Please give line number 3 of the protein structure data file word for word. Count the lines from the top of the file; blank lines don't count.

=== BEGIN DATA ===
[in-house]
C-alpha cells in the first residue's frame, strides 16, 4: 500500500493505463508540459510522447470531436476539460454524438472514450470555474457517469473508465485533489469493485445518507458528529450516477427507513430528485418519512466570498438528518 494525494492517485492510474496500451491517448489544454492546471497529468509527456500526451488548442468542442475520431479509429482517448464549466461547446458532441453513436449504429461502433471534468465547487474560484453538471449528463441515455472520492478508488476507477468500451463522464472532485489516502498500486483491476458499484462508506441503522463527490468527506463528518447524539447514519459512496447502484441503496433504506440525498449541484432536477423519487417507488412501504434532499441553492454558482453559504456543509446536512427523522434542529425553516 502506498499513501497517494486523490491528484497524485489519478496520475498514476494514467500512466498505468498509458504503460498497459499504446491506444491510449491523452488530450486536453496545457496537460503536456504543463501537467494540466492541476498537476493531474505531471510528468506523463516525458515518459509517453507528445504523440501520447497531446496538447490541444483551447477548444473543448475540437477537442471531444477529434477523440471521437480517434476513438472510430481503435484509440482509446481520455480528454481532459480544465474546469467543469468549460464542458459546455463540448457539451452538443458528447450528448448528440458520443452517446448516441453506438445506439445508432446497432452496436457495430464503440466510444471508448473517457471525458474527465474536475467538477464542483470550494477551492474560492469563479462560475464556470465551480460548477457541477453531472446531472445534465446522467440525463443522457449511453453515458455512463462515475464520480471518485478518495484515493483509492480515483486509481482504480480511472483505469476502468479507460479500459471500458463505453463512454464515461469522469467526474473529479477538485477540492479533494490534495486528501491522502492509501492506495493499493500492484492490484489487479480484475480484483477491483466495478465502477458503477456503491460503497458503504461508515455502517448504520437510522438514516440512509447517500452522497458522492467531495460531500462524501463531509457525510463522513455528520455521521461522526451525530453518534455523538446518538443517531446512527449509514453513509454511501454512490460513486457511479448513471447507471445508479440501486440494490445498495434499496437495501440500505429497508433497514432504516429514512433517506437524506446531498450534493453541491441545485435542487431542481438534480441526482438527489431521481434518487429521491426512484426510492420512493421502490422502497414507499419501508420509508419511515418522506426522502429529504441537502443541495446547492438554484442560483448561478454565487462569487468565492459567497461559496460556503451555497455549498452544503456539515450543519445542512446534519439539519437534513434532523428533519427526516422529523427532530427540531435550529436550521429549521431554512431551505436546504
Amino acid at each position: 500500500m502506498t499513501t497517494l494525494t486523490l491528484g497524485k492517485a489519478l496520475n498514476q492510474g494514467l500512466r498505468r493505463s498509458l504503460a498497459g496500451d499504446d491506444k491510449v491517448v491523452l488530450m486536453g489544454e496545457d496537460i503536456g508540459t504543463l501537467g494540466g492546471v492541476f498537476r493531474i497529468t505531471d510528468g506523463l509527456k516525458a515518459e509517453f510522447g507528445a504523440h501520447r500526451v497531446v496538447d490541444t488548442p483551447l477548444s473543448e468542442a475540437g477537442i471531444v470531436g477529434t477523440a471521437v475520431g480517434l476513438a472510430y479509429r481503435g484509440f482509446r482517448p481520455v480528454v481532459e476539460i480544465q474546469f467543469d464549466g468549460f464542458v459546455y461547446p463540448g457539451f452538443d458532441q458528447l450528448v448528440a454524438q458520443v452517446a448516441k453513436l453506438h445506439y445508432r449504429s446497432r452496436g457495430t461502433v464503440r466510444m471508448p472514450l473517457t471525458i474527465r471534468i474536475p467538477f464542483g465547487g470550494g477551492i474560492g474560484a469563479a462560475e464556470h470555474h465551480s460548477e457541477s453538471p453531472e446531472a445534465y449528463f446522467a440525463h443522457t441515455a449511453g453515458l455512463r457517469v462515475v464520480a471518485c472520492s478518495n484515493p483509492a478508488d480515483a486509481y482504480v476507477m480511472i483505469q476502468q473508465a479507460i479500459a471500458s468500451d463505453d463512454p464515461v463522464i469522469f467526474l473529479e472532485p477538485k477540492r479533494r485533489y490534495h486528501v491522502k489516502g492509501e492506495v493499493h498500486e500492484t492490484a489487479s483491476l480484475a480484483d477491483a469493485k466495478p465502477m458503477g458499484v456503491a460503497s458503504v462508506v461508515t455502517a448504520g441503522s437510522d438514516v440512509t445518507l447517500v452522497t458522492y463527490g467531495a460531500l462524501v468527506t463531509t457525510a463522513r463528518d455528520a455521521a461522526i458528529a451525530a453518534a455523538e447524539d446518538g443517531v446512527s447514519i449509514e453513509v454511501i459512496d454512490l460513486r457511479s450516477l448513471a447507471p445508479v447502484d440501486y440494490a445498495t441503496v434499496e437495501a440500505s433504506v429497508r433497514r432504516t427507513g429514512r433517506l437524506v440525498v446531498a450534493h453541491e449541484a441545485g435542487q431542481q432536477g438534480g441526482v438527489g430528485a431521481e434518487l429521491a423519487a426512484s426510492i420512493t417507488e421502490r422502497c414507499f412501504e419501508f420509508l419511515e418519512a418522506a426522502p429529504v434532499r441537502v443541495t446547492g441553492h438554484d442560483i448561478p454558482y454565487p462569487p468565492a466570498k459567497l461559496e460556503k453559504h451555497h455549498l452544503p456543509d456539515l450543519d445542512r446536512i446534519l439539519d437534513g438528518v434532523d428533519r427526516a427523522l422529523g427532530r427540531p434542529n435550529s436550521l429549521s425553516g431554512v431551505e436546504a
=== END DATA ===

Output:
Amino acid at each position: 500500500m502506498t499513501t497517494l494525494t486523490l491528484g497524485k492517485a489519478l496520475n498514476q492510474g494514467l500512466r498505468r493505463s498509458l504503460a498497459g496500451d499504446d491506444k491510449v491517448v491523452l488530450m486536453g489544454e496545457d496537460i503536456g508540459t504543463l501537467g494540466g492546471v492541476f498537476r493531474i497529468t505531471d510528468g506523463l509527456k516525458a515518459e509517453f510522447g507528445a504523440h501520447r500526451v497531446v496538447d490541444t488548442p483551447l477548444s473543448e468542442a475540437g477537442i471531444v470531436g477529434t477523440a471521437v475520431g480517434l476513438a472510430y479509429r481503435g484509440f482509446r482517448p481520455v480528454v481532459e476539460i480544465q474546469f467543469d464549466g468549460f464542458v459546455y461547446p463540448g457539451f452538443d458532441q458528447l450528448v448528440a454524438q458520443v452517446a448516441k453513436l453506438h445506439y445508432r449504429s446497432r452496436g457495430t461502433v464503440r466510444m471508448p472514450l473517457t471525458i474527465r471534468i474536475p467538477f464542483g465547487g470550494g477551492i474560492g474560484a469563479a462560475e464556470h470555474h465551480s460548477e457541477s453538471p453531472e446531472a445534465y449528463f446522467a440525463h443522457t441515455a449511453g453515458l455512463r457517469v462515475v464520480a471518485c472520492s478518495n484515493p483509492a478508488d480515483a486509481y482504480v476507477m480511472i483505469q476502468q473508465a479507460i479500459a471500458s468500451d463505453d463512454p464515461v463522464i469522469f467526474l473529479e472532485p477538485k477540492r479533494r485533489y490534495h486528501v491522502k489516502g492509501e492506495v493499493h498500486e500492484t492490484a489487479s483491476l480484475a480484483d477491483a469493485k466495478p465502477m458503477g458499484v456503491a460503497s458503504v462508506v461508515t455502517a448504520g441503522s437510522d438514516v440512509t445518507l447517500v452522497t458522492y463527490g467531495a460531500l462524501v468527506t463531509t457525510a463522513r463528518d455528520a455521521a461522526i458528529a451525530a453518534a455523538e447524539d446518538g443517531v446512527s447514519i449509514e453513509v454511501i459512496d454512490l460513486r457511479s450516477l448513471a447507471p445508479v447502484d440501486y440494490a445498495t441503496v434499496e437495501a440500505s433504506v429497508r433497514r432504516t427507513g429514512r433517506l437524506v440525498v446531498a450534493h453541491e449541484a441545485g435542487q431542481q432536477g438534480g441526482v438527489g430528485a431521481e434518487l429521491a423519487a426512484s426510492i420512493t417507488e421502490r422502497c414507499f412501504e419501508f420509508l419511515e418519512a418522506a426522502p429529504v434532499r441537502v443541495t446547492g441553492h438554484d442560483i448561478p454558482y454565487p462569487p468565492a466570498k459567497l461559496e460556503k453559504h451555497h455549498l452544503p456543509d456539515l450543519d445542512r446536512i446534519l439539519d437534513g438528518v434532523d428533519r427526516a427523522l422529523g427532530r427540531p434542529n435550529s436550521l429549521s425553516g431554512v431551505e436546504a